Just because you snore doesn’t mean you have sleep apnea, but if you do snore, you should know that it’s one of the most common early warning signs of the condition. If you sleep alone, you may not even realize you’re snoring or experiencing any of the other telltale signs of sleep apnea. But if someone is nearby at night to see and hear what you do in your sleep — and they tell you that you periodically stop breathing, gasp for air, and snore loudly — it’s time to get medical help.
Our doctors at Chase Dental SleepCare specialize in identifying the things that are keeping you from getting a good night’s rest and helping you overcome them so you can live life to the fullest. Sleep apnea is more common than most people think: According to one study, 20% of men and 12% of women over age 30 have been diagnosed with the condition, and up to 90% of those who have it don’t even know it.
That’s why we’ve come up with this list of early warning signs that can alert you to the possibility of sleep apnea.
Lots of people snore. Harmless snoring is simply a sound made when you have minor blockage of your airway when you breathe, which causes a slight vibration. This benign blockage could be caused by several things that have no connection to sleep apnea, including congestion, weak muscle tone, excess alcohol, or a deviated septum.
However, if you have sleep apnea, snoring is one of the primary symptoms. The difference is that sleep apnea sufferers don’t only snore — they stop breathing for short periods of time (apneas), which disrupts sleep.
At the very least, sleep apnea can cause you to live in a constant state of sleepiness. In moderate to severe cases, it increases your chance of developing serious conditions such as stroke, hypertension, mood disorders, and heart disease.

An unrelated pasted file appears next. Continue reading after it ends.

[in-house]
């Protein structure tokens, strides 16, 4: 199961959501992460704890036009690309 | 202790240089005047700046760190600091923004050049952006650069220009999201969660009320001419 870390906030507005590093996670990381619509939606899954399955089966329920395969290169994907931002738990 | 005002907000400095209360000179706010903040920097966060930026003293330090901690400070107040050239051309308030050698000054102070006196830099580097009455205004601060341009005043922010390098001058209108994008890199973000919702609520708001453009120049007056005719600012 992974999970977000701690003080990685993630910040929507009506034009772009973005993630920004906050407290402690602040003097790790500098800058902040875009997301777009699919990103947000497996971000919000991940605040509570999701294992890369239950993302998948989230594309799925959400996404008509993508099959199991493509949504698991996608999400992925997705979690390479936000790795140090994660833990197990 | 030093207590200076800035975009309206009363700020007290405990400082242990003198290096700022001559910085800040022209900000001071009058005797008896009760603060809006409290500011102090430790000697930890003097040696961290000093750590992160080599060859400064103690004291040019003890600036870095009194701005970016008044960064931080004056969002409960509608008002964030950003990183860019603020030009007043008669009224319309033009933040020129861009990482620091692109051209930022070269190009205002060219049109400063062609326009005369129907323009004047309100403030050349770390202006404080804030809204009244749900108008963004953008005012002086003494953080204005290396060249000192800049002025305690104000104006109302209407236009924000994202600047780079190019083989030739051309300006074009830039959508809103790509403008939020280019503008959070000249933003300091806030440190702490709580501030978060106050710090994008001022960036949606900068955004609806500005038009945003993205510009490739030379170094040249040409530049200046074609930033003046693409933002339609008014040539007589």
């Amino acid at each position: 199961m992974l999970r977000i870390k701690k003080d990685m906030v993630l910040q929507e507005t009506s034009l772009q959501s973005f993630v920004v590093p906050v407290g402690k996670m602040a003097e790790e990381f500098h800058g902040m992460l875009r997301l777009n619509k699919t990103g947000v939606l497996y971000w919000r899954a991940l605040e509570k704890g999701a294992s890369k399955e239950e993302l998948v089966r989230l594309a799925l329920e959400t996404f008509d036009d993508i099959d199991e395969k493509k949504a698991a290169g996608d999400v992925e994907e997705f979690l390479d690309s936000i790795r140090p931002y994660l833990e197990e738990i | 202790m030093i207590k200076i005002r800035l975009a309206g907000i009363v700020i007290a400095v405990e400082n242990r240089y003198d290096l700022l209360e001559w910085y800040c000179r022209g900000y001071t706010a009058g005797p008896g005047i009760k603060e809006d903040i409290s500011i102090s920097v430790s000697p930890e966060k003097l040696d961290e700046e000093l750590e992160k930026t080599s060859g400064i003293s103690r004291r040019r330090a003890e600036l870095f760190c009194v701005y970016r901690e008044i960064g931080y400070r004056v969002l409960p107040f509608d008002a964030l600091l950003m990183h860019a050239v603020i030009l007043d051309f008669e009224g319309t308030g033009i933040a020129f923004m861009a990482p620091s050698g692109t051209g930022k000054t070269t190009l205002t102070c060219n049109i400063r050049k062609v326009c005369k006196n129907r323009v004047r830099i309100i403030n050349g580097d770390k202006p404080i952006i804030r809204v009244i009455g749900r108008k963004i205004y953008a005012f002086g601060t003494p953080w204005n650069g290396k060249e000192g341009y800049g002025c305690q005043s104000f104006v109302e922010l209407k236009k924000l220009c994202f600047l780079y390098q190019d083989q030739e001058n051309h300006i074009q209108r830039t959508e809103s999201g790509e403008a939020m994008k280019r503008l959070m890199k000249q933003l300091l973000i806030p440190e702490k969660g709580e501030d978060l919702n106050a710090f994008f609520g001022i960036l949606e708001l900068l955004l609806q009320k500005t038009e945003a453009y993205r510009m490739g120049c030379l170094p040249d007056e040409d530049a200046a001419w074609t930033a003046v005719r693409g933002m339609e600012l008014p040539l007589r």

It’s easy to write off a mild headache as the result of stress, allergies and colds, or a little too much to drink the night before. However, a pattern of morning headaches is another sign of sleep apnea.
When you have sleep apnea, you either have something physically blocking your airway (called obstructive sleep apnea) or your brain and nerves aren’t properly controlling your breathing (called central sleep apnea). In both cases, each episode causes your body to wake up and restore your breathing and oxygen levels, which can lead to headaches.
Everyone has the occasional restless night that leaves you longing for a midday nap. But constant fatigue and tiredness may be more than a sign of periodic sleeplessness or insomnia; it could mean you have sleep apnea.
Under normal circumstances, your brain waves go through specific and important stages of sleep. If that cycle is being regularly disturbed, you never achieve full rest.
Chronic sleepiness affects your ability to concentrate at work or school, which has a ripple effect on your quality of life. And it doesn’t only affect you. Your inability to focus could lead to serious accidents, whether driving, operating machinery, or doing any other activity that requires concentration.
Another symptom of sleep apnea is an unexplained jolt that wakes you up in the middle of the night — particularly if your heart’s racing and you feel a bit breathless. That’s your body’s way of telling you that you’ve stopped breathing and you need oxygen. Clearly, sleep apnea left untreated can have serious health consequences.
Although many people are unaware of their sleep apnea, the good news it that once you know you have it, you can treat it. There are many possible causes, and your treatment depends on those triggers as well as your overall health.
At Chase Dental SleepCare, we complete a thorough evaluation of your condition, which may include a sleep test either in your home or at our lab. Once we determine the underlying reasons for your sleep apnea, we can recommend the best approach for reducing your symptoms and getting a better night’s sleep, from dental appliances to breathing machines to surgery.
If you think you may have sleep apnea, give us a call at any of our 11 convenient locations in Long Island, Yonkers, the Bronx, Manhattan, or Queens, New York. We’ve helped countless patients address their sleep apnea and reclaim a happier, healthier life.